twenty-five years.” She crossed her arms with a huff. “Not a very nice
thing to do to us when we’ve just reached our quarter-of-a-century
singing anniversary.”

Wendy shook her head. “It’s downright cruel if you ask me. Such a

The Jeffries were by no means an act that would make it on Broad‐
way. But they had a familiar, hometown sound and I couldn’t imagine

Living History Day without it.

“That’s strange he would say that there are too many performers,” I
remarked. “I mean, if you two got bumped off the program and now
Ben’s band too, we won’t have any entertainment.”

Mrs. Jeffries looked down at the earrings Wendy had just handed
her. “You’re exactly right.” She released a long-suffering sigh as she
held the earrings up so that they sparkled in the sunlight streaming
through the window. “I came in here to forget about all this. But Dale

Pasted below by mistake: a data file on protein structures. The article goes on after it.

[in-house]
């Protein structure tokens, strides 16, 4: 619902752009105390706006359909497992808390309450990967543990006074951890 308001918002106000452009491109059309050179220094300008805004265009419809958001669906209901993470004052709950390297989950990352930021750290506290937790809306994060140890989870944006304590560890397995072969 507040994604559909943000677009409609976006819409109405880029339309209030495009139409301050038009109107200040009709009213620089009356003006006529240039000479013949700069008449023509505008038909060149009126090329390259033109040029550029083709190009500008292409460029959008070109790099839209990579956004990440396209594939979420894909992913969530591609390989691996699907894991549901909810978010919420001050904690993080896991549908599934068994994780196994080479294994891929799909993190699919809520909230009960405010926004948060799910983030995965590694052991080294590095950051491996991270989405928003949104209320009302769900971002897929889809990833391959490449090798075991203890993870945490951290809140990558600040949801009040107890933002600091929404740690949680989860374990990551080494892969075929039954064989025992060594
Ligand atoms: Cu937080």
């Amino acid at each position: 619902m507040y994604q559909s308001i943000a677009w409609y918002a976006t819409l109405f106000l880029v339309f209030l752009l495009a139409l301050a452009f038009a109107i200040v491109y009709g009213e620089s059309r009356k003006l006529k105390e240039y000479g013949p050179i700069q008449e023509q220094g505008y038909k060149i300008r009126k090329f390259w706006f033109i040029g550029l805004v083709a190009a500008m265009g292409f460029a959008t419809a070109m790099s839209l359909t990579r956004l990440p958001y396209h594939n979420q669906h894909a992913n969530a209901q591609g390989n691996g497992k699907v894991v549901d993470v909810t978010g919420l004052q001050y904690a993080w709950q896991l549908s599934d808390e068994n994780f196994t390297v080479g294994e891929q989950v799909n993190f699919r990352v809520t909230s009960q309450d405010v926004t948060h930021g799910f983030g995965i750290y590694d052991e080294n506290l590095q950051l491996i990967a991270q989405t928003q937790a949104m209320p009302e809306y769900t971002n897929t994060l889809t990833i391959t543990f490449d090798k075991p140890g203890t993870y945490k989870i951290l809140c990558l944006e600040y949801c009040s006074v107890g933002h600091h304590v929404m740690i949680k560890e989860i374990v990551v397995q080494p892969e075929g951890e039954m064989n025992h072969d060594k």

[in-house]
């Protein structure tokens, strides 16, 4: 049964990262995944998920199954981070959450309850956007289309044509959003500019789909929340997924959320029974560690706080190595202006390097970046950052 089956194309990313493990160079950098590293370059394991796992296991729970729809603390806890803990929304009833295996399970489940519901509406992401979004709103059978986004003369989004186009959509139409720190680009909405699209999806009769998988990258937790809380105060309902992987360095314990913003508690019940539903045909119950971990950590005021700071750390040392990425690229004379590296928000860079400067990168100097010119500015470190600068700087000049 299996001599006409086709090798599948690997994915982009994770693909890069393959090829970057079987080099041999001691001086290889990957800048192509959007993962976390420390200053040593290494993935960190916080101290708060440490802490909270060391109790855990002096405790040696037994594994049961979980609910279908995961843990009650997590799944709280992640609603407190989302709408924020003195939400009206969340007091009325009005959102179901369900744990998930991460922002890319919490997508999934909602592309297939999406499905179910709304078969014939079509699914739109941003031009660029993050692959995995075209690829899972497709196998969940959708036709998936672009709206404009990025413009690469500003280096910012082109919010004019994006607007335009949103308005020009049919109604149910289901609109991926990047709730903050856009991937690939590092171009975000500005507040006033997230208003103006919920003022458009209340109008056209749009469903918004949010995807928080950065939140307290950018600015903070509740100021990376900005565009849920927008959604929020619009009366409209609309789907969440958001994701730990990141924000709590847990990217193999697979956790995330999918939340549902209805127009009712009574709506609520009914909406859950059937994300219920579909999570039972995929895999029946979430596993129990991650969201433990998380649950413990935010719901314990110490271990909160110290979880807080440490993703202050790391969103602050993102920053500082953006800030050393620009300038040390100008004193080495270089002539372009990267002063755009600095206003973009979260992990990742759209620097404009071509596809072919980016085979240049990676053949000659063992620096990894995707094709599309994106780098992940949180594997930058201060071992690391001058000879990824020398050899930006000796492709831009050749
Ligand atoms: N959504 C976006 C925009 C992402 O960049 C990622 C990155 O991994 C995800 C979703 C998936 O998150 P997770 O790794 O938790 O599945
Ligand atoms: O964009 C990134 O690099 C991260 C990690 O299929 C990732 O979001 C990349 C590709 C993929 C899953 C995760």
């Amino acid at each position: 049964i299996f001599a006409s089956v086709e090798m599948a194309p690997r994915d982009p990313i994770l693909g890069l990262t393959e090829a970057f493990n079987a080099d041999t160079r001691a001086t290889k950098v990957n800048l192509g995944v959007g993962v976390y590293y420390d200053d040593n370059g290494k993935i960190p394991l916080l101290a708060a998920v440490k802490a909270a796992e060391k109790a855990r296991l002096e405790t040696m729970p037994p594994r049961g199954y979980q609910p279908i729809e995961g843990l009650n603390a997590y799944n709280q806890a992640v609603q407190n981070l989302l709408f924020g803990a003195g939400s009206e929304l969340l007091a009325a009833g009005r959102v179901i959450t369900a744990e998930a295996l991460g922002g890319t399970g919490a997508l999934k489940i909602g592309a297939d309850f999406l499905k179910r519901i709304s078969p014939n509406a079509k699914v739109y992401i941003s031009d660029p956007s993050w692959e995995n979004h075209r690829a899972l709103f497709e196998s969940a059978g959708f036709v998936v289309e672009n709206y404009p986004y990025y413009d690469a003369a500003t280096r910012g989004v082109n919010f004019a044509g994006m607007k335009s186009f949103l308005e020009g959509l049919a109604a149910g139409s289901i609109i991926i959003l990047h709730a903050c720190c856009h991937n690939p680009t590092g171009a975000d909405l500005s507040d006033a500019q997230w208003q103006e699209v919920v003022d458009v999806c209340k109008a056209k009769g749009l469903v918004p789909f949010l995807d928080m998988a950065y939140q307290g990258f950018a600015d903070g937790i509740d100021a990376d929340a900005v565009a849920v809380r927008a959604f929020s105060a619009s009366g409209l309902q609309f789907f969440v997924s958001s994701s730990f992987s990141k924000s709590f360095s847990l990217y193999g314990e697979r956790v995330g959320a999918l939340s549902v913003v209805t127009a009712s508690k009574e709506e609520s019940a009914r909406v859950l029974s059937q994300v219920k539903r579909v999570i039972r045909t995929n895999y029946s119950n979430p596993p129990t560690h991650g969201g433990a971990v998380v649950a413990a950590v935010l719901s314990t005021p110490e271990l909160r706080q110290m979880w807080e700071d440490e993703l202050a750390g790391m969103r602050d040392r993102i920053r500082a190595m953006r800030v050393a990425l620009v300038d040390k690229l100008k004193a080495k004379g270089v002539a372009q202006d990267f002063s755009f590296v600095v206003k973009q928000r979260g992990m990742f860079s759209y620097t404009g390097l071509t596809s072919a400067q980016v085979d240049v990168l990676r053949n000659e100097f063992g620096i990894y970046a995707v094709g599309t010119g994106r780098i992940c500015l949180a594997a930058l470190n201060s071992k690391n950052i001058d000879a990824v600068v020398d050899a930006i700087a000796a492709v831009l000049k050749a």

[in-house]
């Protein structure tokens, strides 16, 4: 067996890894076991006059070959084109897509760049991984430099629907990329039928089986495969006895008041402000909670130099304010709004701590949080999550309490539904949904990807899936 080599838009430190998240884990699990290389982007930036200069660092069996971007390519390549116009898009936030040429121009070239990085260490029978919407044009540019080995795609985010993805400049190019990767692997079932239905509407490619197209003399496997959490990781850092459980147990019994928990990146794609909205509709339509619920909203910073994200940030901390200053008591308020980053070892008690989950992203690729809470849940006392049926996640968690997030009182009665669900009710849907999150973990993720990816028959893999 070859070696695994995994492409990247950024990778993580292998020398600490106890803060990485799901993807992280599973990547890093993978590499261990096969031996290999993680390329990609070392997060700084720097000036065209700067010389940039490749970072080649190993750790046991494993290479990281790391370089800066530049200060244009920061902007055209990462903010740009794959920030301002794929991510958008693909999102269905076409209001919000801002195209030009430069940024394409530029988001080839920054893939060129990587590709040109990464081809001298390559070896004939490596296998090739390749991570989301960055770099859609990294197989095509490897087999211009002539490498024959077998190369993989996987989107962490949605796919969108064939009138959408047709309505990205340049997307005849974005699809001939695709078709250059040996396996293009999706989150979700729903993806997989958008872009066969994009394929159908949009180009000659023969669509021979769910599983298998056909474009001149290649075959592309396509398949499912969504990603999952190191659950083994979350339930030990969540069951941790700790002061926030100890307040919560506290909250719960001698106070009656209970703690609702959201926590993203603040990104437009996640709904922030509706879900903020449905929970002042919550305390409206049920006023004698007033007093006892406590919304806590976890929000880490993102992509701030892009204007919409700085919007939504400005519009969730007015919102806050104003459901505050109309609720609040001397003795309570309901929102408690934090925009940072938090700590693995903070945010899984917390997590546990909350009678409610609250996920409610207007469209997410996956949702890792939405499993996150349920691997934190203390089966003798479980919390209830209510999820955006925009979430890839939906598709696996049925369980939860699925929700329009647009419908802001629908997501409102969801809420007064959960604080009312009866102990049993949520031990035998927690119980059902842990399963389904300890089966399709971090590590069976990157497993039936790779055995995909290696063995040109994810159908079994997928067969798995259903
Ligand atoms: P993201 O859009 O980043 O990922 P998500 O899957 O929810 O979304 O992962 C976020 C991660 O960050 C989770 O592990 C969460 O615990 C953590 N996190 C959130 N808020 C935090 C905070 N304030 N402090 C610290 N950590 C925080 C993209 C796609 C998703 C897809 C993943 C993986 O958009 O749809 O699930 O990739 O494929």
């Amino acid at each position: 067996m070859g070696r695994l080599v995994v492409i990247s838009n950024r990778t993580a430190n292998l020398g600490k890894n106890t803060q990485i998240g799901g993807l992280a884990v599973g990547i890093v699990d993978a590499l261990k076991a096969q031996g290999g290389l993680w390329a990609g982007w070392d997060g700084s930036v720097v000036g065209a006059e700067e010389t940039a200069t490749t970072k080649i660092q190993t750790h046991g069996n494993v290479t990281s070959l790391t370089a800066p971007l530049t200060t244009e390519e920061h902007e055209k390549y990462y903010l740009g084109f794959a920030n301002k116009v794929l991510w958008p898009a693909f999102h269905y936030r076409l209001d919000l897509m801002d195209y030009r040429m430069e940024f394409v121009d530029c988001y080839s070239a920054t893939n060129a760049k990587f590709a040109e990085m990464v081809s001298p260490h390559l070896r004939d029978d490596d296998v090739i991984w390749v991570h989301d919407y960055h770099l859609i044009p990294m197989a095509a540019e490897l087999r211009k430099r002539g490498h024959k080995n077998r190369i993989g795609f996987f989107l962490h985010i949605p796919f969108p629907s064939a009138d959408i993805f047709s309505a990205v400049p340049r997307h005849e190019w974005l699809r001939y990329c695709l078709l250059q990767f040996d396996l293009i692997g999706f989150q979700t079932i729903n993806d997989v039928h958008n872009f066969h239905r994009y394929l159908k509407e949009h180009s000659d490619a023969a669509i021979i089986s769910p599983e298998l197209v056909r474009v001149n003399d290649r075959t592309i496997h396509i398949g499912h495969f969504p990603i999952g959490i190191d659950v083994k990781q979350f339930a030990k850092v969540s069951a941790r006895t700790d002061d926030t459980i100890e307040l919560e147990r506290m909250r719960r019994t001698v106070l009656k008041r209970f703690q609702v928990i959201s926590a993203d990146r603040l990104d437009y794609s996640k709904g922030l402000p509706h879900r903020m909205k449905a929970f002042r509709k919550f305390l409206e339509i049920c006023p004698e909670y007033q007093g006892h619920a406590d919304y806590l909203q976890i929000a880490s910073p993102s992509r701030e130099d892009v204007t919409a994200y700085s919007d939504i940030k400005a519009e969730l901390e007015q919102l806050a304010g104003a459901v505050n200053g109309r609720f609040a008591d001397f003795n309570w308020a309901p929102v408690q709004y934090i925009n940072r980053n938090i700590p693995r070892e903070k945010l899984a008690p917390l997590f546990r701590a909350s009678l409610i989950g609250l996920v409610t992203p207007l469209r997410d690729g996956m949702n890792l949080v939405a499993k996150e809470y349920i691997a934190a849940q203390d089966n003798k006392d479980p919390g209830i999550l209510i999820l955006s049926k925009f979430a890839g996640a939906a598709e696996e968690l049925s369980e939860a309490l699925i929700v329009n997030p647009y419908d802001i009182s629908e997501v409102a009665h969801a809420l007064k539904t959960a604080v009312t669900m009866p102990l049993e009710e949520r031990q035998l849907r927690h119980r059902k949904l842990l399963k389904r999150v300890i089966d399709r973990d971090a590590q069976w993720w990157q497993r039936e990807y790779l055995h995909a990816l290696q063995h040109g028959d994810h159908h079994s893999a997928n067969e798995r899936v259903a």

Meyers’s doom and gloom managed to follow me here too.”

Wendy offered a sympathetic smile. “I’m sorry about that. But
don’t you love those earrings? They’re just the thing to cheer you up.”

Mrs. Jeffries’ face brightened considerably. “Yes.. . . . yes, I think
you’re right. I’ll take them, Wendy!”

I barely hid my laughter at how quickly Mrs. Jeffries was consoled
by the purchase. I supposed that it didn’t matter what sold Ginger’s
jewelry so long as the afternoon was a success. Still, Dale Meyers had
cast quite a shadow, and it seemed Ben wasn’t the only one who was
unhappy about it.



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Diana Orgain is the USA Today Bestselling Author of the Maternal Instincts Mystery Series, Love or Money Mystery series, and The Roundup Crew Mysteries. Diana is also the New York Times Bestselling co-author of the Scrapbooking Mystery Series with Laura Childs. To keep up to date with the latest releases visit Diana at www.dianaorgain.com